32nd Conference on Broadcast Meteorology/31st Conference on Radar Meteorology/Fifth Conference on Coastal Atmospheric and Oceanic Prediction and Processes

Wednesday, 6 August 2003: 12:15 PM
Sequential intensity filtering technique (SIFT): filtering out noise to highlight the physical variability of drop size distribution
GyuWon Lee, J.S. Marshall Radar Observatory, McGill University, Montreal, QC, Canada; and I. Zawadzki
Poster PDF (872.0 kB)
Disdrometric measurements are affected by the spurious variability due to drop sorting, small sampling volume and instrumental noise. As a result, analysis methods such as least square regression to derive R-Z relationships or studies of drop size distributions can lead to erroneous conclusions. This paper explores the importance of this variability and develops a new filter, called here Sequential Intensity Filter (SIF) that minimizes the effect of the spurious variability on disdrometric data.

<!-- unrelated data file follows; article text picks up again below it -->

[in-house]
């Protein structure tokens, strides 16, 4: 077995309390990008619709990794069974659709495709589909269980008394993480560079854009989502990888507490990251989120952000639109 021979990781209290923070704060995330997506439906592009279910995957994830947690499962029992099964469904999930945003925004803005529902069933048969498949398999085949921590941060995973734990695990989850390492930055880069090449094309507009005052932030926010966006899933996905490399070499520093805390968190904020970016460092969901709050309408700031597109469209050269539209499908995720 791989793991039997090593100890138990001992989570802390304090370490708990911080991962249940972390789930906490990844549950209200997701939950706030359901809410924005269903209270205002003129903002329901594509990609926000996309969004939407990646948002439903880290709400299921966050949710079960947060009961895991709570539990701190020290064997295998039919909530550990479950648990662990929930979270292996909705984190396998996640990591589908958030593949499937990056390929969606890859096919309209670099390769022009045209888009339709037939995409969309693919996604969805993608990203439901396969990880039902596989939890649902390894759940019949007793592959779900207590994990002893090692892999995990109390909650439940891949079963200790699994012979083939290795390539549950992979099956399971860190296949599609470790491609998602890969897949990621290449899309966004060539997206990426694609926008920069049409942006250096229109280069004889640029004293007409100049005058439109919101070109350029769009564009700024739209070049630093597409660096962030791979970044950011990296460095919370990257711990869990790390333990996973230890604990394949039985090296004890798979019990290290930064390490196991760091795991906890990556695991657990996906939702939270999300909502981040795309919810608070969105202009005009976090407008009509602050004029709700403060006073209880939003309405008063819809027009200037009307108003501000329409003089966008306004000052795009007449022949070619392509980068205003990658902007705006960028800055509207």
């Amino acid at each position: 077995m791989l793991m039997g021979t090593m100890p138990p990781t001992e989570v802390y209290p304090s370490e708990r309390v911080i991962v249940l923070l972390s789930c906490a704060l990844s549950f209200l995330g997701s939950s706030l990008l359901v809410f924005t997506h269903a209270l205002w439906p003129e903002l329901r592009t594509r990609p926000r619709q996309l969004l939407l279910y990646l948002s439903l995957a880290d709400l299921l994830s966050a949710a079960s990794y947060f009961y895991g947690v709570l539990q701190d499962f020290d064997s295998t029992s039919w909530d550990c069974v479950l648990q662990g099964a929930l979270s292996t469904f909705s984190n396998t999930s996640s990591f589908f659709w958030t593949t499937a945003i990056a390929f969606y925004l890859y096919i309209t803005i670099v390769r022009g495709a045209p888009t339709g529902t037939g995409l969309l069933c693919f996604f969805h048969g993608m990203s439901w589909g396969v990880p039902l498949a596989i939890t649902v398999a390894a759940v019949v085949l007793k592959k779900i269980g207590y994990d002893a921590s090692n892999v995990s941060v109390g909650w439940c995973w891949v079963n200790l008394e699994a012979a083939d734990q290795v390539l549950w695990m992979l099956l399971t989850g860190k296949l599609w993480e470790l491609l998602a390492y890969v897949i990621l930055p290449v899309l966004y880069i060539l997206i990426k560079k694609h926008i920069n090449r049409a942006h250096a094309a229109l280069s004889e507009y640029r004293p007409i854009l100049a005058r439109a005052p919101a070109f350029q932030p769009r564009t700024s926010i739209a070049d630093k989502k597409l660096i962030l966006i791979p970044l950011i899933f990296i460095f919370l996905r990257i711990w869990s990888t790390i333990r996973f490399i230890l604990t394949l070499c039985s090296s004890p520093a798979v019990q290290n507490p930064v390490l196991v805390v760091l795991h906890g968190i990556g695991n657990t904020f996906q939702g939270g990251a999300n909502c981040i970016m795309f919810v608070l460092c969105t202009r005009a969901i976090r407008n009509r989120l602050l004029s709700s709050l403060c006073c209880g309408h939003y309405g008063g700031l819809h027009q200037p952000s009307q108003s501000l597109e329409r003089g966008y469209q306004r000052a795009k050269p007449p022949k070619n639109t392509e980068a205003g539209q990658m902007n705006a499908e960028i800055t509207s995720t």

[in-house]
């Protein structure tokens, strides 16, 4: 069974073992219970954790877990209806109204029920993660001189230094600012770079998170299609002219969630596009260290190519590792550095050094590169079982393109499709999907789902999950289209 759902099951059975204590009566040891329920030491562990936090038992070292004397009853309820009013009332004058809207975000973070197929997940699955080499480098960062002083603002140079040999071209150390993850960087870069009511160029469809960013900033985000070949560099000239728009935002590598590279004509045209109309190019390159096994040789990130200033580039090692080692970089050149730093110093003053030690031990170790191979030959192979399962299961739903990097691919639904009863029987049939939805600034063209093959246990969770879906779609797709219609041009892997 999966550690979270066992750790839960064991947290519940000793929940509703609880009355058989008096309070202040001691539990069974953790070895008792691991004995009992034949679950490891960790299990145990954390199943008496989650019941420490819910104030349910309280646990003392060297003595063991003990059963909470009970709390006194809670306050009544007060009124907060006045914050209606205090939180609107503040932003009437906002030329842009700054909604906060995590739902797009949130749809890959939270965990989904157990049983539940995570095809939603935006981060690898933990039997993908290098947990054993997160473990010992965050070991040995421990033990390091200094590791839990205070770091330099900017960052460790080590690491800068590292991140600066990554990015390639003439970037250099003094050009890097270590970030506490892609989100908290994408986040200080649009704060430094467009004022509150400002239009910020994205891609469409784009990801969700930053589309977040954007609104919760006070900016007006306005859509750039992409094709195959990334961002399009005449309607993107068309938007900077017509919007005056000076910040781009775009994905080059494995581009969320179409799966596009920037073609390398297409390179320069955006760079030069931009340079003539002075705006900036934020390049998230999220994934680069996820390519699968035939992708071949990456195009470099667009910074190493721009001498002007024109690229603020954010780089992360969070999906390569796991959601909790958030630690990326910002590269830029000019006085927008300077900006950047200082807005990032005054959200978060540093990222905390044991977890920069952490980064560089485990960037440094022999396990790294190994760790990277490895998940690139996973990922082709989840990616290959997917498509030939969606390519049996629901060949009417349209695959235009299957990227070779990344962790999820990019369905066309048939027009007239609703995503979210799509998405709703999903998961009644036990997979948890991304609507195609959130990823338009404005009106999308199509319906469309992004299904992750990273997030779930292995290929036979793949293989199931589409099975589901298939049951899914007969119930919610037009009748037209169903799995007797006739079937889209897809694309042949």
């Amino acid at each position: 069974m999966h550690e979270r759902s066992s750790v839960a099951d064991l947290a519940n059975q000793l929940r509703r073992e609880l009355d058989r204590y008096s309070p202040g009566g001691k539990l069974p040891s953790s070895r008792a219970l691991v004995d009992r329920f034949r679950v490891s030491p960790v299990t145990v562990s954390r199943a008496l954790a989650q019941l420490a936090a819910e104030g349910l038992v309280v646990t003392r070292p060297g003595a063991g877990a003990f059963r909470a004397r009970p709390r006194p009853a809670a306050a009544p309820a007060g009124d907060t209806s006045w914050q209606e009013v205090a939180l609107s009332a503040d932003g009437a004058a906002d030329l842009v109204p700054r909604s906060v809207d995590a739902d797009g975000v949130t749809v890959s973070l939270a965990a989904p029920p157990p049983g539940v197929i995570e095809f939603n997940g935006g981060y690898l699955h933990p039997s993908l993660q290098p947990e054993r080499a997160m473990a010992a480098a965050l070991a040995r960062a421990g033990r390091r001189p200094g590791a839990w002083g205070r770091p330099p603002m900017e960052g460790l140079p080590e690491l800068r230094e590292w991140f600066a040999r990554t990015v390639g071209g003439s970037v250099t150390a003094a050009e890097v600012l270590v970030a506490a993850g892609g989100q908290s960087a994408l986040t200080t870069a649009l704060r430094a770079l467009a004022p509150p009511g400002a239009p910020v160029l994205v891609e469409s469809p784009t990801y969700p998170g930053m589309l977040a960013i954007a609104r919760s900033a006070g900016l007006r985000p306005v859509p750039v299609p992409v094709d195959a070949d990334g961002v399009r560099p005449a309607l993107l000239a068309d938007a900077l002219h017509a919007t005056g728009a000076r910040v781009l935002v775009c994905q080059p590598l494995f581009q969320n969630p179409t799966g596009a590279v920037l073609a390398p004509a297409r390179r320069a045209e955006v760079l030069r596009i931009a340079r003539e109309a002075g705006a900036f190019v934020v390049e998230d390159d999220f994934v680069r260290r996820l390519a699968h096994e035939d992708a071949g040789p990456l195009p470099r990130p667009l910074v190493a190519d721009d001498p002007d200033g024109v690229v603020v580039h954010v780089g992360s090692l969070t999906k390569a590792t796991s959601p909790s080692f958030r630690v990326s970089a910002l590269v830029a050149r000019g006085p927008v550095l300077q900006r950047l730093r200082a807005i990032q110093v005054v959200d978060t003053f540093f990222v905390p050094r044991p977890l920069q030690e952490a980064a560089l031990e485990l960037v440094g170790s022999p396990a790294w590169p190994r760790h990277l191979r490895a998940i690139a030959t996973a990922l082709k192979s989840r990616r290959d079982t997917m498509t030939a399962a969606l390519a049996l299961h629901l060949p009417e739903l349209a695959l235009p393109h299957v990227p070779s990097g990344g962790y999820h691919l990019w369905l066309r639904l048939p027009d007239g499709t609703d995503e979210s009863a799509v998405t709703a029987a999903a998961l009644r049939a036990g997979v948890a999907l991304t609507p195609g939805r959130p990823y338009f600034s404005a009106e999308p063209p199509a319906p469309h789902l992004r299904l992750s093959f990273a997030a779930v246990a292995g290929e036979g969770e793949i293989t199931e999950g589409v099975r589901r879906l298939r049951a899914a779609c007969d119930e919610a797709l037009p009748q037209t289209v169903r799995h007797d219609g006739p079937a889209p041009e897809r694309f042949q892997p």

A simple correction for drop sorting in stratiform rain illustrates that it generates a significant amount of the spurious variability and is prominent in small drops. SIF filters out this spurious variability while maintaining the physical variability as evidenced by stable R-Z relationships independent of averaging size and by a drastic decrease of the scatter in R-Z plots. The presence of scatter causes various regression methods to yield different best-fitted R-Z equations depending on whether the errors on R or Z are minimized. The weighted total least square (WTLS) solves this problem by taking into account errors in both R and Z and provides the appropriate coefficient and exponent of Z=aR^b. For example, with a simple R vs. Z least-square regression, there is an average fractional difference in a and b of Z=aR^b of 17% and 14% respectively when compared to those derived using WTLS. With Z vs. R regression, an average fractional difference in a and b is 19% and 12%, respectively. This uncertainty in the R-Z parameters explains 40% of the "natural variability" claimed in the literature and becomes negligible after applying SIF, regardless of the regression methods used.

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